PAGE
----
IoD: Sunak missed a trick

Jonathan Geldart, Director General of the Institute of Directors, said the Chancellor had “pulled a few rabbits out of his hat” today, but added that many directors will feel like he missed a trick.

“We fully understand the Treasury’s desire to focus on the young, and particularly badly-affected sectors, but coronavirus has crippled many parts of the economy,” he said.

“The JRS bonus offers something of an off-ramp from the furlough scheme, and firms will certainly be doing all they can to keep people on board. However, with cash so tight now, January may feel like a long way off for some businesses. Meanwhile, the Kickstart Scheme is a welcome idea, and we hope the system will be easy for employers to use. The boosts for apprenticeships and other training are also steps in the right direction.

The statement at a glance – and how business reacted

“Support for hospitality will clearly go down well with the sector. However, we were looking for broader-based measures to help companies ride out the crisis – which is by no means over – particularly for those who have so far fallen through the gaps of support schemes. A glaring omission throughout this pandemic has been the exclusion of small company directors, many of whom have not been able to access income support. Widening grant schemes could help those who have been left struggling without assistance, and help more firms to re-open.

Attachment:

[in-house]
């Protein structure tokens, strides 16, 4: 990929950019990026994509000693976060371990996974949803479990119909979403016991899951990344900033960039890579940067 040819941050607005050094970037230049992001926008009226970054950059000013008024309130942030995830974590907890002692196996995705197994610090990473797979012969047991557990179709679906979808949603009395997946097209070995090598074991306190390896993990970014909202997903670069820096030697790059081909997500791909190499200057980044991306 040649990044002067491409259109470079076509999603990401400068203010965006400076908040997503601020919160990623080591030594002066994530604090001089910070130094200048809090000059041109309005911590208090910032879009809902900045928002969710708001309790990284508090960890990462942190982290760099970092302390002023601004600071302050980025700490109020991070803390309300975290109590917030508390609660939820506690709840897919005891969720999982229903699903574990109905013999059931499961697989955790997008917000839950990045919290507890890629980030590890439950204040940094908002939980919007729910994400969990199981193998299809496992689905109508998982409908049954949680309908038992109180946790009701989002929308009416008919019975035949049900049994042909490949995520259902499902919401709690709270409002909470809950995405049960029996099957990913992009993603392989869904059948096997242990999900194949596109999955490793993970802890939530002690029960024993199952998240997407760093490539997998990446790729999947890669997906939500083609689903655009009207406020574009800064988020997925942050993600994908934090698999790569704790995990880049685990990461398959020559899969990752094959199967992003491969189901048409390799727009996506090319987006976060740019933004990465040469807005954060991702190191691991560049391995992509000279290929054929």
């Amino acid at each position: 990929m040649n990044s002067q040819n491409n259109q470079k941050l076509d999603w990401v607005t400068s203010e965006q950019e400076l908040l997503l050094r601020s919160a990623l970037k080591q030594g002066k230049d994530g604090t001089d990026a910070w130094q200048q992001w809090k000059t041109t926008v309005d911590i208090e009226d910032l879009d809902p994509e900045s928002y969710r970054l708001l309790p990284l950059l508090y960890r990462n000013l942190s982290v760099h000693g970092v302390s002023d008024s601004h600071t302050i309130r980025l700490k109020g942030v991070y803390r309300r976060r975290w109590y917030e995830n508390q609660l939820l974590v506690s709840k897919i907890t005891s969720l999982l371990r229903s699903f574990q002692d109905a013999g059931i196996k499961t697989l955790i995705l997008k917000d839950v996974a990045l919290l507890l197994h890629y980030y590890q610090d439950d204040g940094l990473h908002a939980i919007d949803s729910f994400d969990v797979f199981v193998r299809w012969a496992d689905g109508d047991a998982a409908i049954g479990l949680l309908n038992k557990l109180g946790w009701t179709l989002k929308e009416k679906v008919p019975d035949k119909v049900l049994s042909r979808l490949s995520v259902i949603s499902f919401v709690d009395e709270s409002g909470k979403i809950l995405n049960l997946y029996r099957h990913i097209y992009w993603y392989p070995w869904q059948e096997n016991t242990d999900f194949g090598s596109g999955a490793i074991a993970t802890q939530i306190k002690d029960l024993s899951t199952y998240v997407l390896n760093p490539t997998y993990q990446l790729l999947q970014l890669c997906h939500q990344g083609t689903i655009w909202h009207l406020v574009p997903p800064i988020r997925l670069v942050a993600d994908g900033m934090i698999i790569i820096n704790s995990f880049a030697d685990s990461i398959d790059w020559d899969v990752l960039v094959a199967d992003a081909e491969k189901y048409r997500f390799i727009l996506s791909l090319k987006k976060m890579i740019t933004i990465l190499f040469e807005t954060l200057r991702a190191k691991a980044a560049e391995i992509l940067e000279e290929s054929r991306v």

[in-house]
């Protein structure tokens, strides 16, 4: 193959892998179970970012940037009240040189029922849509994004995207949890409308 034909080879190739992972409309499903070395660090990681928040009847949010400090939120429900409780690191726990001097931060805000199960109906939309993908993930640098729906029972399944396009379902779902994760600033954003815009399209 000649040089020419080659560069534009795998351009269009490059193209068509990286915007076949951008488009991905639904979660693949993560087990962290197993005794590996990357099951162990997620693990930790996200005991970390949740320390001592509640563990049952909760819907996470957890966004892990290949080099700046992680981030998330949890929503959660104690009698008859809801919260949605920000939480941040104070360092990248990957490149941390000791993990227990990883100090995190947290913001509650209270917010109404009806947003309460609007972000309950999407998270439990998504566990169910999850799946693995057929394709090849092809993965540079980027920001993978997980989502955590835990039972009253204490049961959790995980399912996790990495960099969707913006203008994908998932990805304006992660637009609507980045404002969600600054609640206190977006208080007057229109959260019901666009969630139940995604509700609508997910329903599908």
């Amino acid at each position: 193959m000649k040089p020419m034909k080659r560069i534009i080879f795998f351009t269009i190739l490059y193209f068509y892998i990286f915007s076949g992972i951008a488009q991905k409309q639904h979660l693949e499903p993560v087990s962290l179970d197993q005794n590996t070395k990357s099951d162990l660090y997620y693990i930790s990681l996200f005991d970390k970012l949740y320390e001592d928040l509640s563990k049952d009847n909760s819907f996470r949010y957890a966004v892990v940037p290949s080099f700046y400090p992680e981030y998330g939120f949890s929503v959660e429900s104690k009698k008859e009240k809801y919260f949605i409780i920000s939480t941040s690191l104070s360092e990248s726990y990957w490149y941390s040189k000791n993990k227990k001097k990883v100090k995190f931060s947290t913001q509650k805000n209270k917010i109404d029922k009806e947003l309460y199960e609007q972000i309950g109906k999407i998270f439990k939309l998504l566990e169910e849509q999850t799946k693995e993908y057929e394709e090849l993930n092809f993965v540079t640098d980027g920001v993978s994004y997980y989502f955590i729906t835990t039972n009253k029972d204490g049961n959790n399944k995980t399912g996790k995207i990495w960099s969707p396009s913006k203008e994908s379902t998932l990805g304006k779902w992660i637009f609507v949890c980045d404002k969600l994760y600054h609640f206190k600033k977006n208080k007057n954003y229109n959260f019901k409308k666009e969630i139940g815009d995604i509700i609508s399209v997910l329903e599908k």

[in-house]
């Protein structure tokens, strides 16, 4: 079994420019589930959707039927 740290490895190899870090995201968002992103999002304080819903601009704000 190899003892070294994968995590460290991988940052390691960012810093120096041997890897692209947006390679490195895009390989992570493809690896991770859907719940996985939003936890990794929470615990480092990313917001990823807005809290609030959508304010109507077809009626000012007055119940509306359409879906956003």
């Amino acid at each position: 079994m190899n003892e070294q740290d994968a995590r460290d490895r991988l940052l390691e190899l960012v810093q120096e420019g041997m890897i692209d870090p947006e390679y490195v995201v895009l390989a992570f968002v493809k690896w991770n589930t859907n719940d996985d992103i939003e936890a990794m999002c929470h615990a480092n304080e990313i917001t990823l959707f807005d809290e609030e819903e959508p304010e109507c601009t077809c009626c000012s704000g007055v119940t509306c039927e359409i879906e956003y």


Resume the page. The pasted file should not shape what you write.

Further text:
“While boosting green investment marks a welcome step towards our long term goals for the economy, it can only be the start, and we will need much more encouragement to help businesses invest in green and digital technologies. At the same time, with our data showing exports have taken a knock due to the pandemic, it’s essential that sufficient measures are taken soon to aid international traders so we can avoid a perfect storm come the end of the year.

“The Chancellor’s greatest strength has been his willingness to adapt as the situation moves. While there were certainly things for businesses to welcome today, there is still a long hard road back to full economic health.”